As much as $2.1 billion could flow into the Athens stock exchange (ATHEX) from November 26, when the Morgan Stanley Capital International (MSCI) index is scheduled to reclassify the local bourse as an emerging market, according to a report issued on Wednesday by Citigroup.
The US banking group’s report anticipates the flow of over $500 million in the first 16 days from so-called passive funds and another $1.6 billion from active funds after the repositioning of the local market in the 18th spot in the MSCI index, ahead of Hungary, the Czech Republic and Egypt, next month.
In fact the estimate for a net flow of $516 million from passive funds may well be rather conservative, because many passive management funds have already exited the Greek bourse due to its low bearing, so the outflow from the Athens Exchange’s demotion from the developed market category will amount to no more than $100 million, the Citigroup report notes.
On the issue of demand from active management funds, Citigroup stresses that these investors have the capacity to turn to stocks beyond the list of chips that form the MSCI Emerging Markets (MSCI EM) index.
Citigroup further notes that Athens-listed enterprises’ profits will drop to their lowest point in 2013 and forecasts that with the exception of banks, the drop in profits will amount to 3 percent, while in 2014 they will post a significant rebound, to 31 percent.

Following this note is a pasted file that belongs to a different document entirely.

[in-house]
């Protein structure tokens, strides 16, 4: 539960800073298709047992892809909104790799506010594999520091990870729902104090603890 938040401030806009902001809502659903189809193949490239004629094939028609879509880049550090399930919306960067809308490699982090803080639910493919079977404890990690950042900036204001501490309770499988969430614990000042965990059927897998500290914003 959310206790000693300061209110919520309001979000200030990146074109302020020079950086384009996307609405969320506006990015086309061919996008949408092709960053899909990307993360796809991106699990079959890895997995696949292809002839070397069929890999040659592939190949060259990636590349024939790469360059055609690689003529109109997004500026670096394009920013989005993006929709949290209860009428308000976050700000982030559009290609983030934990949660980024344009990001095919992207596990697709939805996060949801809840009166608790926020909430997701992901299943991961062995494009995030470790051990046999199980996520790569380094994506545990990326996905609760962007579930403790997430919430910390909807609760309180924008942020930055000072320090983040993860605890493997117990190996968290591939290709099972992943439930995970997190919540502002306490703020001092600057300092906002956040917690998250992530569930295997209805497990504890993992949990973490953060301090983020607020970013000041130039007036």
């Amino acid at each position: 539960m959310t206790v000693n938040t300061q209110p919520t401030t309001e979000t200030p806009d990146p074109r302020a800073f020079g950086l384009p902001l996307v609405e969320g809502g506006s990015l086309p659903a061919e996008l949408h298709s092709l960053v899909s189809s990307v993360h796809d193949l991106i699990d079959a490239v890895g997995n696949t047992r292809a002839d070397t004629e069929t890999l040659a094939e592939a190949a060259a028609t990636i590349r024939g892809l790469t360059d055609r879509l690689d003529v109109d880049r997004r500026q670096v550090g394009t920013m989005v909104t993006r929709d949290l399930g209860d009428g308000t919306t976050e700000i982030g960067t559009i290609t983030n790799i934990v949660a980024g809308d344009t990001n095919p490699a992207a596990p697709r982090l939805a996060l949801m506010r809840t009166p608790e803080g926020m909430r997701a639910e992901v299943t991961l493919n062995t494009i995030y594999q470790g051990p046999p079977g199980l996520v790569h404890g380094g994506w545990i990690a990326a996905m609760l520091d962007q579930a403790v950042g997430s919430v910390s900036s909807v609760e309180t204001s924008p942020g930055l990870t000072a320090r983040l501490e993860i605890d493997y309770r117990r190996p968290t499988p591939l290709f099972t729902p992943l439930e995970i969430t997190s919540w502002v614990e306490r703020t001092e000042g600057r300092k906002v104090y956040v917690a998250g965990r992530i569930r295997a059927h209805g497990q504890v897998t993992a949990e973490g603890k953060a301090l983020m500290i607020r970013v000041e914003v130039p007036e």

Citigroup recommends stocks that have shown the capacity to stage operational and financial restructurings during the crisis, and are well positioned to take advantage of the stabilization of the country’s economy and the recovery to follow. Taking that into account, and based on its price assessment, it expresses a preference for the stocks of Public Power Corporation (PPC) and OTE telecom, with respective targets of 9.50 and 9 euros.
The MSCI is relegating the Greek market from developed to emerging status as of November because the Greek MSCI index has failed to meet a number of criteria related to market access, such as stock transfer and short-selling. Furthermore, several improved practices that Greek authorities had presented as far back as 2008 are so restrictive that they are not used.